Alzheimer's Blood Test in the Works
Test May Predict Which Patients With Mild Warning Signs Will Develop Alzheimer's Disease
WebMD News Archive
Oct. 15, 2007 -- Researchers report promising results from a blood test
they're developing to predict Alzheimer's disease by up to six years before
The blood test isn't ready for use yet. But it may one day help doctors
identify which people with mild memory problems will eventually develop
So say the researchers, who included Tony Wyss-Coray, PhD, of Stanford
University's medical school.
They created a blood test for Alzheimer's disease based on 18 proteins in
Cells use those proteins to communicate with each other, and their
communications change as Alzheimer's disease unfolds.
Wyss-Coray and colleagues developed the blood test to detect changes in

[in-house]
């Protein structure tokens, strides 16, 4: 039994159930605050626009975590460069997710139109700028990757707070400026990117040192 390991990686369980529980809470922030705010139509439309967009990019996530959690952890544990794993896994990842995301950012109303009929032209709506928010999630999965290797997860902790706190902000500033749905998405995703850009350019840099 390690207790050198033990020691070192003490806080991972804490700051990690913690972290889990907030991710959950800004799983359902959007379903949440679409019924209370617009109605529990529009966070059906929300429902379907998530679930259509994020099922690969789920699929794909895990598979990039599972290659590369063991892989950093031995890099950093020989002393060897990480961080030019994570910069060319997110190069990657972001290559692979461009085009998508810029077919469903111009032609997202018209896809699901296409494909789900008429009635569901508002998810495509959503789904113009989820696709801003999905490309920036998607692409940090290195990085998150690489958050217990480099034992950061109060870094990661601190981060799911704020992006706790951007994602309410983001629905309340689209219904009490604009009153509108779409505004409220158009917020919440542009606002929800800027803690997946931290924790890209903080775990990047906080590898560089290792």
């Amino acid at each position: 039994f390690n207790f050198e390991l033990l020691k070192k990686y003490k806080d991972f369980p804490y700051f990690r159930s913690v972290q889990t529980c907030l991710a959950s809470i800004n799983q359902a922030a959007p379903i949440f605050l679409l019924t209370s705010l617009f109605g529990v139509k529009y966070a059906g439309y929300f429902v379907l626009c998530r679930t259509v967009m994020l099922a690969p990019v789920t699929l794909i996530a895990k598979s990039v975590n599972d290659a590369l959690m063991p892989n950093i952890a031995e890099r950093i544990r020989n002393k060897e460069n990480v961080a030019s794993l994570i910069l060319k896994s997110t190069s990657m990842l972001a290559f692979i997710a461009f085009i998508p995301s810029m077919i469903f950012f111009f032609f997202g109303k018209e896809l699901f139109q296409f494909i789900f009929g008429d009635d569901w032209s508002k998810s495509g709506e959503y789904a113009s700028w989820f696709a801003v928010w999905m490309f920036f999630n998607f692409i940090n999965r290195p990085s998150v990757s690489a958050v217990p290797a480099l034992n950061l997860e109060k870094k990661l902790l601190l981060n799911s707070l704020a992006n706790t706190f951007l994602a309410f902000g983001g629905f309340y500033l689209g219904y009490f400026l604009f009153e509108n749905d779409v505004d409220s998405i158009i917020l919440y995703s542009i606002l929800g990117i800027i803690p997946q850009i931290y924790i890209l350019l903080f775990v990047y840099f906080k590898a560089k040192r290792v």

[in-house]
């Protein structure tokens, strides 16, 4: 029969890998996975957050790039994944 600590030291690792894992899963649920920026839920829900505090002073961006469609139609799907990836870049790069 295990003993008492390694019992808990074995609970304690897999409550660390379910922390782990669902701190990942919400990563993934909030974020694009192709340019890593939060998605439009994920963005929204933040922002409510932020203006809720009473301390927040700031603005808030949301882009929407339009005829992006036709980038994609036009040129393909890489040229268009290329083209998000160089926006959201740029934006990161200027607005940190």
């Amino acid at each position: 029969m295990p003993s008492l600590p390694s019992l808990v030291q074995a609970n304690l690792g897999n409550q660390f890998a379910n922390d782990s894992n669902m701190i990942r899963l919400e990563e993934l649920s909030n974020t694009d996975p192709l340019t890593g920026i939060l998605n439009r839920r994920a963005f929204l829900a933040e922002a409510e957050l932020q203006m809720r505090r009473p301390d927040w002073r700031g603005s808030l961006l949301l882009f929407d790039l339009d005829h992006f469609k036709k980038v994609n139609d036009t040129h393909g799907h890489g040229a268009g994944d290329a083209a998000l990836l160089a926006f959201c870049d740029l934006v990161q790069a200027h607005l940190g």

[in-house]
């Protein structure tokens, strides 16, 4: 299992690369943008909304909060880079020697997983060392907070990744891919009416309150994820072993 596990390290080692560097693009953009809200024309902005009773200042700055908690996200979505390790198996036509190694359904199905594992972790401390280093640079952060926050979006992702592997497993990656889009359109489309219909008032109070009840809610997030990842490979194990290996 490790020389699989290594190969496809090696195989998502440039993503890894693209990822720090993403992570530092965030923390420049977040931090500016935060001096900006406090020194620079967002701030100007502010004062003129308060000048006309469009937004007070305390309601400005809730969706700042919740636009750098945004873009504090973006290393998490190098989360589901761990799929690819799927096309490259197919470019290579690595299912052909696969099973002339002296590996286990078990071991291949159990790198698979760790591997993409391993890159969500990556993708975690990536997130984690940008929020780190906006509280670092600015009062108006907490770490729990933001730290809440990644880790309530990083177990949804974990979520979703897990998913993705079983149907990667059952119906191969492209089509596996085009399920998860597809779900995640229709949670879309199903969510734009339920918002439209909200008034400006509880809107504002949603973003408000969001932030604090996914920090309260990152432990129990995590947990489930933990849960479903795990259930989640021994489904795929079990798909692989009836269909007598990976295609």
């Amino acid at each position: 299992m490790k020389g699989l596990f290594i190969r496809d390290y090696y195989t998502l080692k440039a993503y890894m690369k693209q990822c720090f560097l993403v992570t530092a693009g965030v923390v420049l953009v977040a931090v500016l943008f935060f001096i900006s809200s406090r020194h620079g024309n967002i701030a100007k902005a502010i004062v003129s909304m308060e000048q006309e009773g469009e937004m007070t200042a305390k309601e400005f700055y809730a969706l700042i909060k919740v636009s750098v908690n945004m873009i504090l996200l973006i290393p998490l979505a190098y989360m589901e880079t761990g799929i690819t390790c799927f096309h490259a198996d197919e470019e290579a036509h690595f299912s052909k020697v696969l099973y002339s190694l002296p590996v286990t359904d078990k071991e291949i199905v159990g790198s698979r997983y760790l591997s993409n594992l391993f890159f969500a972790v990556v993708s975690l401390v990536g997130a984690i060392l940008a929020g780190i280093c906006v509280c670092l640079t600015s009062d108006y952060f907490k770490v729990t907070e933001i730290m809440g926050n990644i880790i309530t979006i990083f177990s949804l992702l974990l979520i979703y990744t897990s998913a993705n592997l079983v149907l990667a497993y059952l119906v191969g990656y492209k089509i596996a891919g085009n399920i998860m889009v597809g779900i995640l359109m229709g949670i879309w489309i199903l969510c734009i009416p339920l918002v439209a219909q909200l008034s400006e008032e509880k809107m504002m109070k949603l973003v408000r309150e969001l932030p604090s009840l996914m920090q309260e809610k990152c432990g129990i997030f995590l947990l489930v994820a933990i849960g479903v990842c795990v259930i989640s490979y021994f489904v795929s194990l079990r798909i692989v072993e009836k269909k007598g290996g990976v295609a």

those 18 proteins that foretell Alzheimer's disease.
"Just as a psychiatrist can conclude a lot of things by listening to the
words of a patient, so by 'listening' to different proteins we are measuring
whether something is going wrong in the cells," Wyss-Coray says in a
Stanford news release.
"It's not that the cells are using new words when something goes
wrong," he explains. "It's just that some words are much stronger and
some are much weaker; the chatter has a different tone."
The researchers tested 259 plasma samples from people without any memory
problems, people with mild
cognitive impairment, and Alzheimer's patients.
The blood test was "close to 90% accurate" in identifying the
Among 47 people with mild cognitive impairment at the time of the blood
test, the test was 91% accurate in predicting who developed Alzheimer's disease
within two to five years of the blood test.
The findings appear online in Nature Medicine and will be in the
journal's November print edition.
The study was partly funded by Satoris Inc., a company that is developing
the Alzheimer's blood test.
Wyss-Coray and two of his colleagues founded Satoris Inc. Wyss-Coray is a
Satoris Inc. consultant. One of his colleagues worked for Satoris Inc. at the
time of the study.